Pole Bean Seeds - Ollie Gobble

$3.95

Phaseolus vulgaris

HEIRLOOM -We can’t find a lot of info on the history of this bean and where it might have gotten such a charismatic and silly name. What we do know is that Ollie Gobble is a very heavy bearing bean with good, old-timey flavor. Small beans with pretty, mottled brown on tan colored seeds. Best as a snap bean, but made a fair dry bean as well. 6-7’ vines. Very rare.

SMALL FARM GROWN by Milkweed Meadows, Hendersonville, NC

Planting Information

Packet weight
 
Approx. seeds/ packet
 
Bulk packet weight
 
Approx. seeds/ bulk packet
14 g
 
60
 
N/A
 
N/A
Planting SeasonIdeal Soil TempSunFrost Tolerance
After Last Frost60-80°FFull SunFrost Sensitive
Sowing MethodSeed DepthDirect Seed SpacingDays to sprout
Direct Seed1"2-3"8-16
Mature SpacingDays to harvestProduction CycleSeed Viability
2-3"72
 
Annual3-6 Years

How to Grow

Most beans are sensitive to cold and cannot tolerate frost, so we plant directly outside in spring when there's no longer a risk of frost. For many areas, this will be in mid- to late-spring. Pole beans can be planted when the soil temperature reaches 60 F. Pole beans need full sun to grow properly and produce the highest yields, so choose a garden bed that gets lots of exposure throughout the day. 
The ideal soil pH for pole beans is between 6 and 6.5. They also need well-draining soil that’s been enriched with organic matter. Combine a well-draining soil, such as silt or loam, with aged compost. If your soil is clay-like, amend with rotted straw, shredded leaves, manure, or shredded bark to help it drain better.
Because pole beans grow tall, they need a support to grow on. It’s easiest to build the support before planting, and this will prevent damage to the beans and roots. The best supports for pole beans include trellises, teepees or pyramids, poles, chicken wire, or large tomato cages.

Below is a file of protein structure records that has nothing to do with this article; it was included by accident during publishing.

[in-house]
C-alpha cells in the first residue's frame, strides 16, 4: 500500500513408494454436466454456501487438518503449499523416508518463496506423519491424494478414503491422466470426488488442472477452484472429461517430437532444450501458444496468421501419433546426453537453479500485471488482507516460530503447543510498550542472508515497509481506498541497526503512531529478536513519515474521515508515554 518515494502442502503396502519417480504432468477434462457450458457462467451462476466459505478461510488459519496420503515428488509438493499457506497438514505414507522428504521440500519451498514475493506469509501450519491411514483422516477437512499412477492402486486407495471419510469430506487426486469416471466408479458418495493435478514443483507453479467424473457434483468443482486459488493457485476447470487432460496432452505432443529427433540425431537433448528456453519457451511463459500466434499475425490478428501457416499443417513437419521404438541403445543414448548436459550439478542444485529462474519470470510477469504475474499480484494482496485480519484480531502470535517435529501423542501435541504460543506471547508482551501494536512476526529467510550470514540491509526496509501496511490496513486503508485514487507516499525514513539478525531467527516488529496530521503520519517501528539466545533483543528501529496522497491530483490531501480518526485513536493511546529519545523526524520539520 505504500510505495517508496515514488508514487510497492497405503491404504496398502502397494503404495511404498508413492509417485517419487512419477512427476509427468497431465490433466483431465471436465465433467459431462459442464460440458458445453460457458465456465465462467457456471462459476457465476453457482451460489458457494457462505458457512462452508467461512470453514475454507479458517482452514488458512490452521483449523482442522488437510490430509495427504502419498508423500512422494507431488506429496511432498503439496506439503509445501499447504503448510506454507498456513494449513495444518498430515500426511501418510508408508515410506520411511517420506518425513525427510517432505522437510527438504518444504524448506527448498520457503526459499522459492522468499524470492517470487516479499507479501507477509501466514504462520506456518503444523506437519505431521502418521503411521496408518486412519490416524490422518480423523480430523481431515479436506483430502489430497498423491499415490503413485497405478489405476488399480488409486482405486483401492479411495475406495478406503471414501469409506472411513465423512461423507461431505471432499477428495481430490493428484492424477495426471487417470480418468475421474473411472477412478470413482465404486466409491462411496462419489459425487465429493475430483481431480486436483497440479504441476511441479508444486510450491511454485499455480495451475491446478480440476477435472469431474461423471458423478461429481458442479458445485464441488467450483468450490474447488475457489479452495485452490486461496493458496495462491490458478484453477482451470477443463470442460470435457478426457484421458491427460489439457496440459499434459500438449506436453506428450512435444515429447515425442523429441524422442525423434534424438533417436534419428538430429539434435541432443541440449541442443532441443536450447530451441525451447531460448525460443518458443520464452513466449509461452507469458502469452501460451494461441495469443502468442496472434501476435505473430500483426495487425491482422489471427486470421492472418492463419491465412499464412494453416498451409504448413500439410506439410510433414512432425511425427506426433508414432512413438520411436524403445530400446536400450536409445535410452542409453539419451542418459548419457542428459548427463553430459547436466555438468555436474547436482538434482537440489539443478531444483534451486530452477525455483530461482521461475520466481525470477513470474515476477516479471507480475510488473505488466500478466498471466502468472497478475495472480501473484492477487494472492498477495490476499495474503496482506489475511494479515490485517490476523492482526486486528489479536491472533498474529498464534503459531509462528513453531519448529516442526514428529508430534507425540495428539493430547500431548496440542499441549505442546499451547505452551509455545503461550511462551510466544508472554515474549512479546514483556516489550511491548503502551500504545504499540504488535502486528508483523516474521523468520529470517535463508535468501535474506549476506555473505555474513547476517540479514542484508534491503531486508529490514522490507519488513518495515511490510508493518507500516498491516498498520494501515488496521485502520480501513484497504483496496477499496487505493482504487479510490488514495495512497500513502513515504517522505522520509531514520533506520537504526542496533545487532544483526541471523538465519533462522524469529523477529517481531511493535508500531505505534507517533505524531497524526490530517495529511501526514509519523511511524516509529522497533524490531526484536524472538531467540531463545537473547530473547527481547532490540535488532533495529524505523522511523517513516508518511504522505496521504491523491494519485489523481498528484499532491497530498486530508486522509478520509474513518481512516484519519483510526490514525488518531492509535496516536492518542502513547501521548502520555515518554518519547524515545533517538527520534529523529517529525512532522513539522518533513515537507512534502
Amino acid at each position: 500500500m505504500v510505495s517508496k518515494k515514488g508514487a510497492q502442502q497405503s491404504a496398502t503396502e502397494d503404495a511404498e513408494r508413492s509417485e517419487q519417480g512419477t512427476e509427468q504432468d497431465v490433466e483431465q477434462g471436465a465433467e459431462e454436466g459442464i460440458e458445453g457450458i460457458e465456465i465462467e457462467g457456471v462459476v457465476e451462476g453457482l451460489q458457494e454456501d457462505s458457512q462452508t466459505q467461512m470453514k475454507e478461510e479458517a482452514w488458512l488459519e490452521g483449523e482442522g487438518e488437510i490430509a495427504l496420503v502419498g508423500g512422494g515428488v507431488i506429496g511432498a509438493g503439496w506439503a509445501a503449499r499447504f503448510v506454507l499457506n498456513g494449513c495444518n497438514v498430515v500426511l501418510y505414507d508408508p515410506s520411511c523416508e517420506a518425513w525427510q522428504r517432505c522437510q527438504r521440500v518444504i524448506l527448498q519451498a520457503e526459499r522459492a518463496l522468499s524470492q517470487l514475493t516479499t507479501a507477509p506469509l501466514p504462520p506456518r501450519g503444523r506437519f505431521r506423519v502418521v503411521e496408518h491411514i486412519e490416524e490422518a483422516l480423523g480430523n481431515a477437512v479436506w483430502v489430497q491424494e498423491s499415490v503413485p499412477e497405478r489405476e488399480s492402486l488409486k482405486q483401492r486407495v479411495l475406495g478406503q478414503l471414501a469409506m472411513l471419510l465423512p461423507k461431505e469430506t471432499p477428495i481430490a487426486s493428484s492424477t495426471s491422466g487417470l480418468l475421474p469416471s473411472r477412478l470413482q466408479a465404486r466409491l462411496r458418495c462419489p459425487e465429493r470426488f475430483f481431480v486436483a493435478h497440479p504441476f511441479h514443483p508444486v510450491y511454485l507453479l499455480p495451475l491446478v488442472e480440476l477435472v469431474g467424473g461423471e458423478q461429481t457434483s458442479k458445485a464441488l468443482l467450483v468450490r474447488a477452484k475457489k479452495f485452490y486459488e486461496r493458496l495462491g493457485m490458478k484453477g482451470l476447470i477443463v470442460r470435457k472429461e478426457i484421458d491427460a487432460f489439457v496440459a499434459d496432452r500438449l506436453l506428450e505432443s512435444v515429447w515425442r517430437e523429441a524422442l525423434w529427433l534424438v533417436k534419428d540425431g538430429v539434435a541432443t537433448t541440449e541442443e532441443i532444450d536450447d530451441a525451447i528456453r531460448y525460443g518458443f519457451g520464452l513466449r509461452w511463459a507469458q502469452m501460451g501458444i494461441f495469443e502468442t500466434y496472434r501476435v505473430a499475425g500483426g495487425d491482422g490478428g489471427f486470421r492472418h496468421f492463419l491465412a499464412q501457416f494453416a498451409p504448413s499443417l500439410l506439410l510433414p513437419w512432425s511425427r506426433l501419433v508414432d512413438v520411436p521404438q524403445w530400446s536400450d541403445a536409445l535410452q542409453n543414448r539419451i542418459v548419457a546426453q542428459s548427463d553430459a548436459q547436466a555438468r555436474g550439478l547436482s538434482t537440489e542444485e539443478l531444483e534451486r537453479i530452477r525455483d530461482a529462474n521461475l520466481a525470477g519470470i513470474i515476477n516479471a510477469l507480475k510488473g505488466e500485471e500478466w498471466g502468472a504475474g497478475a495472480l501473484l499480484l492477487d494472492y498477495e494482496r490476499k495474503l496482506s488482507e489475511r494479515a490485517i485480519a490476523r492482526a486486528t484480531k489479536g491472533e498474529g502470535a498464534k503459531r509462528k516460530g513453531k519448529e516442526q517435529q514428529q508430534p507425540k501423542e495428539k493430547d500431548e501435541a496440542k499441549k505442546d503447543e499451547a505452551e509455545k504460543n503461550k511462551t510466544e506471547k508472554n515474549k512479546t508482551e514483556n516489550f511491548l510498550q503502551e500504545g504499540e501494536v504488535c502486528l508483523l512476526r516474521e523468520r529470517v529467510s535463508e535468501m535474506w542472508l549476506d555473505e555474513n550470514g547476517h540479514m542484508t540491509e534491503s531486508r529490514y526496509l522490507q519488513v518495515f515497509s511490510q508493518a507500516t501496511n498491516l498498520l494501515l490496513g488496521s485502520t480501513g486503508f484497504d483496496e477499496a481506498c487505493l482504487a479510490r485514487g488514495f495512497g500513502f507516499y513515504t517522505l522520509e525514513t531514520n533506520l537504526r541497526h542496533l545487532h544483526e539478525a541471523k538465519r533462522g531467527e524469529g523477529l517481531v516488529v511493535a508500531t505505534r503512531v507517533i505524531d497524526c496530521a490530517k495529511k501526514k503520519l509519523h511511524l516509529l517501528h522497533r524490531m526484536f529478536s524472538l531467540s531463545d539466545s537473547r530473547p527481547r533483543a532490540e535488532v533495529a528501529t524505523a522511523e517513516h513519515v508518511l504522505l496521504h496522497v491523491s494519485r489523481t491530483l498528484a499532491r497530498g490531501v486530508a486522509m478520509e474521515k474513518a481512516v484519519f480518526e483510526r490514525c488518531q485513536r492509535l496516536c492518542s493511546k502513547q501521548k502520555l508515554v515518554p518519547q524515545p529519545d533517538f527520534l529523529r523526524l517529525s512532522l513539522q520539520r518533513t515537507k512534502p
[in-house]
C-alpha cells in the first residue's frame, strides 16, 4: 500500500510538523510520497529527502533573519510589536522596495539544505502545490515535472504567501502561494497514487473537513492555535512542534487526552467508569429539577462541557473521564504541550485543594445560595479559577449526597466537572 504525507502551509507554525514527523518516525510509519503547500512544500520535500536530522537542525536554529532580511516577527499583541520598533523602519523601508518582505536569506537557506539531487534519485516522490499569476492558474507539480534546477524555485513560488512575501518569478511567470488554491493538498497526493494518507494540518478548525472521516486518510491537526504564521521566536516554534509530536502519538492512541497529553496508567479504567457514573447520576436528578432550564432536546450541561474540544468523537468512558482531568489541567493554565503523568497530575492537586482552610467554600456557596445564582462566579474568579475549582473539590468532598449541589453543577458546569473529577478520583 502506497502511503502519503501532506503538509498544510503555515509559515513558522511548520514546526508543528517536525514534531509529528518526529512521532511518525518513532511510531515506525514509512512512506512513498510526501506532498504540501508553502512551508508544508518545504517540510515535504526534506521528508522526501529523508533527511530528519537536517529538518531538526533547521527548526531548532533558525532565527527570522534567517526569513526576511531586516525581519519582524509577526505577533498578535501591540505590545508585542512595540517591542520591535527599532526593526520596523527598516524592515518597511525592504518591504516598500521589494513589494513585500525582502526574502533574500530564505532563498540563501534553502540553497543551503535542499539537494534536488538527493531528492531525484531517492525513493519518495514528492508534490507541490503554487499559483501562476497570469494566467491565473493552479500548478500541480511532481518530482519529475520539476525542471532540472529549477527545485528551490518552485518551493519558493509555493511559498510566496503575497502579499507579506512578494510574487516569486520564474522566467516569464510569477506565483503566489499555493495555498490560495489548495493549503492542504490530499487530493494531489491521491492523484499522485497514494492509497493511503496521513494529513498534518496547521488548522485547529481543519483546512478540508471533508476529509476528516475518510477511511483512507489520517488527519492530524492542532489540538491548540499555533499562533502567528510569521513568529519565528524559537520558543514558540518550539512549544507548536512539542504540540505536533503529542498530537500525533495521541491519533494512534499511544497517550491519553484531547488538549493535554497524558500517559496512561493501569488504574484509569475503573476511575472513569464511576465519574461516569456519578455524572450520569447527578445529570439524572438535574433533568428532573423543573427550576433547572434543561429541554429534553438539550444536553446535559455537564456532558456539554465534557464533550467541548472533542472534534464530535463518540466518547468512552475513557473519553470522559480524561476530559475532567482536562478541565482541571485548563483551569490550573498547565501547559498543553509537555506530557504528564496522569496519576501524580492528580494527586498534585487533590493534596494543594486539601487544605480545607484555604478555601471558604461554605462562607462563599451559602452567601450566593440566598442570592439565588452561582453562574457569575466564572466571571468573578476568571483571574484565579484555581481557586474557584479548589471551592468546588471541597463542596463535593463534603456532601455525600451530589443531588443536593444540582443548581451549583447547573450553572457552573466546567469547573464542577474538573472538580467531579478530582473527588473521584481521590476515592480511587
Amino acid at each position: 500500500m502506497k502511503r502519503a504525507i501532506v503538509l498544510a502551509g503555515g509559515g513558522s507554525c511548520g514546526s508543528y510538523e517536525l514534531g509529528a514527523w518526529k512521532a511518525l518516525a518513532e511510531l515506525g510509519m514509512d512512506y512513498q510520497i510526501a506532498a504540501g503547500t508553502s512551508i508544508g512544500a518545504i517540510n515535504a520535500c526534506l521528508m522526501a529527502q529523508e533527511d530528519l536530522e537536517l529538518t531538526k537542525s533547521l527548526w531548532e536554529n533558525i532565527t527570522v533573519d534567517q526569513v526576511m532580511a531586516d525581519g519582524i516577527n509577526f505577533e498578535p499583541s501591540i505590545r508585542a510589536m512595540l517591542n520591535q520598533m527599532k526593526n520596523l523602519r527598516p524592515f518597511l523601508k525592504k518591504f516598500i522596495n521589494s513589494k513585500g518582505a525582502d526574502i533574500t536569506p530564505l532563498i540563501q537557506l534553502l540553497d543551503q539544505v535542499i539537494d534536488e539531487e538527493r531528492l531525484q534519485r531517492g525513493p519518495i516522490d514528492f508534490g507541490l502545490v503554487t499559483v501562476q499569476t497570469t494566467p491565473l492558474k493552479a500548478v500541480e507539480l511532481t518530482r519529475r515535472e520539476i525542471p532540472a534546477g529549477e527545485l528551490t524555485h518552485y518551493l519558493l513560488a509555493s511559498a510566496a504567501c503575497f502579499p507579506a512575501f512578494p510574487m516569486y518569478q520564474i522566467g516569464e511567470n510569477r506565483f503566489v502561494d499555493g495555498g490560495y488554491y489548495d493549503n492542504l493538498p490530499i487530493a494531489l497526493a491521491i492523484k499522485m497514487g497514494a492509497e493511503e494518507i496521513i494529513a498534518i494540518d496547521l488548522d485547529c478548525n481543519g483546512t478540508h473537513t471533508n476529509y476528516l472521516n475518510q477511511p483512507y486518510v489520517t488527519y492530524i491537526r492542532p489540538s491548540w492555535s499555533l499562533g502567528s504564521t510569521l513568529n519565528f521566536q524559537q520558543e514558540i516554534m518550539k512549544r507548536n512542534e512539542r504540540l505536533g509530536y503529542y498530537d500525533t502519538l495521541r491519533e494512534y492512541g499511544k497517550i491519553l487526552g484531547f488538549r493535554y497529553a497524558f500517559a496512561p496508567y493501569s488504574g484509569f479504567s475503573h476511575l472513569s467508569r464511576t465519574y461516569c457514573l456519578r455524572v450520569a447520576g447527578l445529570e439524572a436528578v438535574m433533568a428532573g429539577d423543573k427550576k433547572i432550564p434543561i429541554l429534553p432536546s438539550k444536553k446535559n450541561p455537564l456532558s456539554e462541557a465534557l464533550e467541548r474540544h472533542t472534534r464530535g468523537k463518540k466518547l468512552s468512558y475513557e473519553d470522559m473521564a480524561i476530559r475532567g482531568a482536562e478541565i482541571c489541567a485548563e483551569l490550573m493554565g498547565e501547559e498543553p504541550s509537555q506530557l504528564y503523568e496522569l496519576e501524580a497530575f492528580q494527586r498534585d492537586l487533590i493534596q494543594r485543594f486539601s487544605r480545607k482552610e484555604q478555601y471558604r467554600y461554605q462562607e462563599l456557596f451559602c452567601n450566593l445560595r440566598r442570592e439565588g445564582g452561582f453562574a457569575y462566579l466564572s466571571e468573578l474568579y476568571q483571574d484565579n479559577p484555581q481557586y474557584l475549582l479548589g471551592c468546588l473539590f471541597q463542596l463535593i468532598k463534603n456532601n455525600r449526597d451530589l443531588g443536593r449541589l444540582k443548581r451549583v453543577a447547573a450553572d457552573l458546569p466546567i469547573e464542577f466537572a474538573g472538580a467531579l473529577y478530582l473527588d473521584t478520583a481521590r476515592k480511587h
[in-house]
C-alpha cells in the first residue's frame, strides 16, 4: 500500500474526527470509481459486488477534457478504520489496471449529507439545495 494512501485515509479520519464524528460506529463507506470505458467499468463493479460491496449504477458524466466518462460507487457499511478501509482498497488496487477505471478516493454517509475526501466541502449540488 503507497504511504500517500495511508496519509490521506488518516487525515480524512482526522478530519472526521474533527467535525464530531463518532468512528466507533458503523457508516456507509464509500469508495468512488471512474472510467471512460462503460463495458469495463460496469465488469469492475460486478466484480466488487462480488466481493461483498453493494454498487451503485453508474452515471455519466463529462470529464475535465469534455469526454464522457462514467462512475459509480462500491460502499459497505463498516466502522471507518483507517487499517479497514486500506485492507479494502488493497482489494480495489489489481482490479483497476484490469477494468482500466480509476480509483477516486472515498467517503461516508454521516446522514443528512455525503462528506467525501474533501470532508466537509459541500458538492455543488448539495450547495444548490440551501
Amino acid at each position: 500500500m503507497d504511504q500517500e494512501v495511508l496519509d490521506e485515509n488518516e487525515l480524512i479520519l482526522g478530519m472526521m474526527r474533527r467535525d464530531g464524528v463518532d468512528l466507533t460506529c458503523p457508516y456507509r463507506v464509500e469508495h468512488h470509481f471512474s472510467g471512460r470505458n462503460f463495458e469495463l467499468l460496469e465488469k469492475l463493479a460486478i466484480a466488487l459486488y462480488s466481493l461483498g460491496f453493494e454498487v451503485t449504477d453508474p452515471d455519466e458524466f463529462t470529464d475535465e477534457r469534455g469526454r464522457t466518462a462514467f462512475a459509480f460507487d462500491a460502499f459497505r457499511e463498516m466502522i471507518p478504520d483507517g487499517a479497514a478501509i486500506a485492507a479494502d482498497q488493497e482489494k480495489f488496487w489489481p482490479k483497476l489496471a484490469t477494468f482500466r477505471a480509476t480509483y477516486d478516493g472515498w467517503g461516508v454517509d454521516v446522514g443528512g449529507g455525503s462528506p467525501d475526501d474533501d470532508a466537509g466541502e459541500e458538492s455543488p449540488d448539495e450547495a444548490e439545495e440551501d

Use your hands or a spade to build up the soil into long rows that are 30 inches apart. Poke a 1-inch deep hole for each bean, and space the beans 4 inches apart. Place a bean in each hole and cover it loosely with soil.
During active growing periods like sprouting and producing pods, the beans will need sufficient water to grow. Keep the soil evenly moist when you first plant the beans and when they start developing pods. Make sure they get about an inch of water per week.
Adding a layer of mulch to the top of the soil will help the soil retain moisture, regulate temperature, and protect the seedlings. When the seedlings develop their second set of leaves, add a 3-inch layer of mulch to the top of the garden bed.
The first bean pods should be ready for harvest within 50 to 70 days of planting. If you harvest the pods every couple of days as they mature, the plants will continue producing pods for several weeks or more.
Harvest beans from dry plants to prevent the spread of bacteria. If necessary, wait until the late morning or early afternoon so morning dew has dried.

Seed Saving

Bean- Bush, Pole, Phaseolus vulgaris
Pollination, self; Life Cycle, annual; Isolation Distance, 20 feet
Cross-pollination is rare with beans, but it is prudent to not grow different varieties next to each other to avoid the risk. Earmark a couple of plants at the beginning of the season for seed saving. To encourage optimal pod development, water very little and don't feed the seed plants, nor pick any pods from them to eat. At the very end of the season, pick the pods when they have turned crisp and brown. Some varieties will shatter –meaning the pod will split open to disperse the seeds- so keep an eye on your seeds' progress and harvest accordingly. With smaller varieties, the whole bush can be uprooted and hung upside-down for drying. The seed inside the pod should be hard. Dry the pods in a well-ventilated place, clean and winnow, and store.